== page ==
Mysterious cypher boxes, Gothic locations and, of course, rock music are the puzzle pieces that interlock for Marquis of Vaudeville’s new music video for “The ENIGMA Men.”
The group is no stranger to large production music videos. From the Alice in Wonderland-inspired “We’re All Mad Here” to experimental animation in their video for “The Wild Lost,” the Marquis of Vaudeville challenge themselves to outdo their previous efforts with each new video. The work ethic has paid off, with “We’re All Mad Here” winning the award for Best Music Video at the Independent Shorts Award in Los Angeles in August.
The success of “We’re All Mad Here” was welcome, but it did raise the pressure for frontman Toby Lawhon when conceiving the next video.
“The only thing we knew is that we couldn’t come back with something below that level,” Lawhon says. “That was our goal ... we won all these awards, we did so much with this previous video, this one has to be above and beyond. We don’t want to take a step back.”
The same attention Marquis of Vaudeville put into the details of their lavishly decorated live shows is carried into each music video that the band produces. Top influences for the group vary from music videos like Smashing Pumpkins’ “Tonight, Tonight,” the cinematic quality My Chemical Romance brought to their singles such as “Black Parade,” to the visual iconography of filmmakers such as Terry Gilliam, Stanley Kubrick and Jean-Pierre Jeunet.
Lawhon and bass player Geneva Arena estimate they shot at roughly 10 locations (one of which was the Munster Mansion in Waxahachie) in two states over the course of a year to create “The ENIGMA Men” video. The focus was to never sacrifice quality, and the group would painstakingly scout locations and buildings until they found the perfect look for their aesthetic. Even during a year that saw the band on a U.K. tour, the five members relentlessly searched for locations that embodied the Gothic beauty of a Victorian-era design.
“That was our goal ... we won all these awards, we did so much with this previous video, this one has to be above and beyond. We don’t want to take a step back.” — Toby Lawhon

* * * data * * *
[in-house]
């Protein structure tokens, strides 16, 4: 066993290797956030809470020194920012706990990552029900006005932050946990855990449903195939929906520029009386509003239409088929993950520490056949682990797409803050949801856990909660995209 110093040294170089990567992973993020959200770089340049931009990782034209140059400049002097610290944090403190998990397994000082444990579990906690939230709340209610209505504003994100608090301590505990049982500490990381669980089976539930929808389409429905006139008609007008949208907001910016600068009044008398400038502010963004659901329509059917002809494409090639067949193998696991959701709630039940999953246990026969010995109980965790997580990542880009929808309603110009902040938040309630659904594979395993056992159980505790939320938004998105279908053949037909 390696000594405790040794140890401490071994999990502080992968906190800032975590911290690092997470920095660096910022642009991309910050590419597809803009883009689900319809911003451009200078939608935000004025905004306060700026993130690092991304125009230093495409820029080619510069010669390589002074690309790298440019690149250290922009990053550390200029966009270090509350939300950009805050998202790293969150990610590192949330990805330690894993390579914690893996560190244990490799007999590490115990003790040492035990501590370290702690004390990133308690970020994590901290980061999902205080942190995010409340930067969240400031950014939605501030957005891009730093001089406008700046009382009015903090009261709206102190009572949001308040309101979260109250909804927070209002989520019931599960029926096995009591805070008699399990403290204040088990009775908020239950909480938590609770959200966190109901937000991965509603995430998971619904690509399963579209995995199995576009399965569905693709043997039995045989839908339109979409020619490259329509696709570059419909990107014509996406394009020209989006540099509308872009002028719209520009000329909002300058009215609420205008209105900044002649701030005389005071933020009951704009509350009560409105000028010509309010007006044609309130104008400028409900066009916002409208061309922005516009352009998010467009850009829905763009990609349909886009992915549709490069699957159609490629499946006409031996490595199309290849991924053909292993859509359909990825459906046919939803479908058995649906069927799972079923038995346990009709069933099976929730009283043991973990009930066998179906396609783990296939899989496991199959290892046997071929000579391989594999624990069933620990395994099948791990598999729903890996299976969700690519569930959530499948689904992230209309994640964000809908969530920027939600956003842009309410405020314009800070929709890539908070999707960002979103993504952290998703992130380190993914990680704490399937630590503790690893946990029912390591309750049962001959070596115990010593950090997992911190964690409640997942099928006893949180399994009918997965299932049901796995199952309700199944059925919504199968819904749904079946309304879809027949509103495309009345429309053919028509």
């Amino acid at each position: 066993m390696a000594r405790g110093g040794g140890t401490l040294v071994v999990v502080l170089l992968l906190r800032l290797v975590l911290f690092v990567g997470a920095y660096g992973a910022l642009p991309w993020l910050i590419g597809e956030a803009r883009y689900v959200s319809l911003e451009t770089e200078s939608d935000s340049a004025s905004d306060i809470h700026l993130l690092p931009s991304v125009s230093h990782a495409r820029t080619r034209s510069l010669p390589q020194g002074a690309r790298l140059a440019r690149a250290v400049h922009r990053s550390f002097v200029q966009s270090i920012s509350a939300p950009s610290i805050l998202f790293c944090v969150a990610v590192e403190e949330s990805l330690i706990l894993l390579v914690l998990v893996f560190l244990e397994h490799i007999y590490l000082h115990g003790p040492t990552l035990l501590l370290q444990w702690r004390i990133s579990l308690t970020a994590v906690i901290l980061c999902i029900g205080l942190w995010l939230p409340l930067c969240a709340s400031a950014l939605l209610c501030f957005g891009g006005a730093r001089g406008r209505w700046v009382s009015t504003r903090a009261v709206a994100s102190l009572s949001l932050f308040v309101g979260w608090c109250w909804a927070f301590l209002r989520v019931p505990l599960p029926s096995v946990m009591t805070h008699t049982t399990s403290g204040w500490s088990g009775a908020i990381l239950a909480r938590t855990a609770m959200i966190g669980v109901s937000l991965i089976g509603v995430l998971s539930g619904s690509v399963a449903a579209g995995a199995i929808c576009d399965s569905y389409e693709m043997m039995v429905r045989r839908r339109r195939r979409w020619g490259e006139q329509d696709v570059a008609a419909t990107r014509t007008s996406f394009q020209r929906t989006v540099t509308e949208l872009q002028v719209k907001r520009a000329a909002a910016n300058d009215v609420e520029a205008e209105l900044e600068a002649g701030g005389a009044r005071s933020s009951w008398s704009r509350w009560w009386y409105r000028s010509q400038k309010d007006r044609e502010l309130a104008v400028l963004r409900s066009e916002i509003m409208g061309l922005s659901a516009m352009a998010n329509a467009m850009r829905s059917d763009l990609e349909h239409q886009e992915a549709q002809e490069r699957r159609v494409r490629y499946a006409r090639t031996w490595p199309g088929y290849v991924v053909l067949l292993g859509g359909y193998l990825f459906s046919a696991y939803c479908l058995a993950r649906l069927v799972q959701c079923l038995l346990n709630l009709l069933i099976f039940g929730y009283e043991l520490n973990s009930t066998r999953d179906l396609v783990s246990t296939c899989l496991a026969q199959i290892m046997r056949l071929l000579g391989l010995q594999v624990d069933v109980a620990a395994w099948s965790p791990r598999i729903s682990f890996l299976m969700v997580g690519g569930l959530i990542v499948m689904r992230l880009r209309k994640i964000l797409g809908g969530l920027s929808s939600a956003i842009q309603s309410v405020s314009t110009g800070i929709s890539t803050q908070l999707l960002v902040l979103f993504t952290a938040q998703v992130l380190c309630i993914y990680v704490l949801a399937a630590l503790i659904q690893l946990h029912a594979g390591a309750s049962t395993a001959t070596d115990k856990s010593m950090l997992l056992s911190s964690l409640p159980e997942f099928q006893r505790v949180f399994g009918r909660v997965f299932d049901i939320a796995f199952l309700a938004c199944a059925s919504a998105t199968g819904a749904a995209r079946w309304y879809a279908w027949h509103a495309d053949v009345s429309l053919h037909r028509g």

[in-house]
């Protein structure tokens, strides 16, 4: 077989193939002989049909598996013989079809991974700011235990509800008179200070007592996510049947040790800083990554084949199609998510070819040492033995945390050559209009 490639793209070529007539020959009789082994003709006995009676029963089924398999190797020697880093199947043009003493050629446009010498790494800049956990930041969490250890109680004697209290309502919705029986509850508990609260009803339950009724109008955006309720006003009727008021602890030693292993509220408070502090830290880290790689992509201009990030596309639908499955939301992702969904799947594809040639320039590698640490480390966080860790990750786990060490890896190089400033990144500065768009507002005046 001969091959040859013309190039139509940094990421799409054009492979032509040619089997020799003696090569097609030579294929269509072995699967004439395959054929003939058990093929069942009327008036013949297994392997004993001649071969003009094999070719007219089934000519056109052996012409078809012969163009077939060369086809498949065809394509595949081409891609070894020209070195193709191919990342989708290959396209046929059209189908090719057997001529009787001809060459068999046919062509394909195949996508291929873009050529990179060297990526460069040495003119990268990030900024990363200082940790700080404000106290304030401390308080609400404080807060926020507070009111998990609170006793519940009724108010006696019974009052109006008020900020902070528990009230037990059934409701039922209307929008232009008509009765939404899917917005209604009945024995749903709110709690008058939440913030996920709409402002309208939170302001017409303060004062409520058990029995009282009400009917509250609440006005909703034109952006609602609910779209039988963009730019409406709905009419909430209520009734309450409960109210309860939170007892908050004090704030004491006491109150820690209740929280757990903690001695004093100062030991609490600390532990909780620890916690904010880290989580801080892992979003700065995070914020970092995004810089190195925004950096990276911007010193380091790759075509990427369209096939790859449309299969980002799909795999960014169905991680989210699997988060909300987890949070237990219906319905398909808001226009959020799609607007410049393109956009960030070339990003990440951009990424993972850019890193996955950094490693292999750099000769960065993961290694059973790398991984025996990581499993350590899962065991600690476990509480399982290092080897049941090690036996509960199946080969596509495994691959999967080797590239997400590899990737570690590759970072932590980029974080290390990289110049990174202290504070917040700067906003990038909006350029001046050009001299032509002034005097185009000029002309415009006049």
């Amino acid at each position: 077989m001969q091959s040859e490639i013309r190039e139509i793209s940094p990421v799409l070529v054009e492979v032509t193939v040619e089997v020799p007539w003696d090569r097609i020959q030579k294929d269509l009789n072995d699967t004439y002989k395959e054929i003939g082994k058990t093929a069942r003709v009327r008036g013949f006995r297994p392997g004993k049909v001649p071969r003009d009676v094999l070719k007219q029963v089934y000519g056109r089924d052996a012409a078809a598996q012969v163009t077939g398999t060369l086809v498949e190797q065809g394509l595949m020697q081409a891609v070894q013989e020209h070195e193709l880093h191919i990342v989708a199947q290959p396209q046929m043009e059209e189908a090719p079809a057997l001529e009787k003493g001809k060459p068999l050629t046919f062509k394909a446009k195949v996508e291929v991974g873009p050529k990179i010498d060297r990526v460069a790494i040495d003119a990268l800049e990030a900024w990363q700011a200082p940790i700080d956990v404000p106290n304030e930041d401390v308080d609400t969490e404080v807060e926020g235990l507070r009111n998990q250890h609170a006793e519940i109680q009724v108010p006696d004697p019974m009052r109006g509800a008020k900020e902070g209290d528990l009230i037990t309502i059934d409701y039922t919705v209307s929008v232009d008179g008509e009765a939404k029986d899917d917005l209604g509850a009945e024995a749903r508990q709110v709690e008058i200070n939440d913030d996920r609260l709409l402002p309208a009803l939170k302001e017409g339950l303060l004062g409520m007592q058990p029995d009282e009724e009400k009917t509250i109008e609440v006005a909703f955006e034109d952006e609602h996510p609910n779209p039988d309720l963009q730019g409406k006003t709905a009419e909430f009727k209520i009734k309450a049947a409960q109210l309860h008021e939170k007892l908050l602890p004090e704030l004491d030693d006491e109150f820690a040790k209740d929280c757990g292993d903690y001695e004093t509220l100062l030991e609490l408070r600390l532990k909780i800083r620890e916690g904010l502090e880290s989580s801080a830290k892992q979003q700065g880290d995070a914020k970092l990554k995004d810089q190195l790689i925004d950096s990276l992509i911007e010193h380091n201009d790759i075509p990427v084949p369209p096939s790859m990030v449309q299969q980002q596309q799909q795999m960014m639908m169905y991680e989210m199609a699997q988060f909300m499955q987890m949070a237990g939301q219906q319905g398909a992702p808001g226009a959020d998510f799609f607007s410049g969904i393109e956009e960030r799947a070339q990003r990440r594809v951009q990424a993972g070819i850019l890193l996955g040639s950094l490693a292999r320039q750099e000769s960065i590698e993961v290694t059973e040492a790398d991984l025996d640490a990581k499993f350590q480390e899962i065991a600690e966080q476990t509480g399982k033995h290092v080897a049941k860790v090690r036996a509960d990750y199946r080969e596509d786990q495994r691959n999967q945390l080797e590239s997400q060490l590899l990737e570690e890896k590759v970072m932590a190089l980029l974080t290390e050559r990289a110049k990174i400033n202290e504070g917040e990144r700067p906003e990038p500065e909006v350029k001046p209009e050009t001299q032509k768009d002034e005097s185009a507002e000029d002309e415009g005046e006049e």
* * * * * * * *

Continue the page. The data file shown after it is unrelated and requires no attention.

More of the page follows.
“What we found out is, those houses that are Victorian looking and beautiful, that are in somewhat of a dilapidated state, most people, either they’re tearing them down, or they’re completely redoing them,” Lawhon says. “So a lot of the ones that we found online and we went to check out, they were already redone.”
As Arena observes, just because you find the perfect house, it doesn’t mean you can necessarily use it.
“And then once you do actually find something that you think will work, then you have to track down who owns it,” Arena says. “Then you have to get in touch with them, they have to get back to you, and you go, ‘Hey can you do this?’ It’s a whole big thing.”
For the moment, Marquis of Vaudeville will appreciate the final testament to a year’s worth of hard work both in front of and behind the camera. The idle appreciation will last only momentarily, as planning for the next video is already underway. No word on what to expect, or when to expect it, but it’s a safe bet that the next music video will carry the same level of elevated quality that pleases not only their fans, but their toughest critics: themselves.
“Everything is very saturated, but I think when I’m creating something, I just want to make it to where I’m happy with it,” Arena says. “So my goal is, ‘Hey, am I happy with this, do I like this, am I proud of this?’ and that’s all I can do.”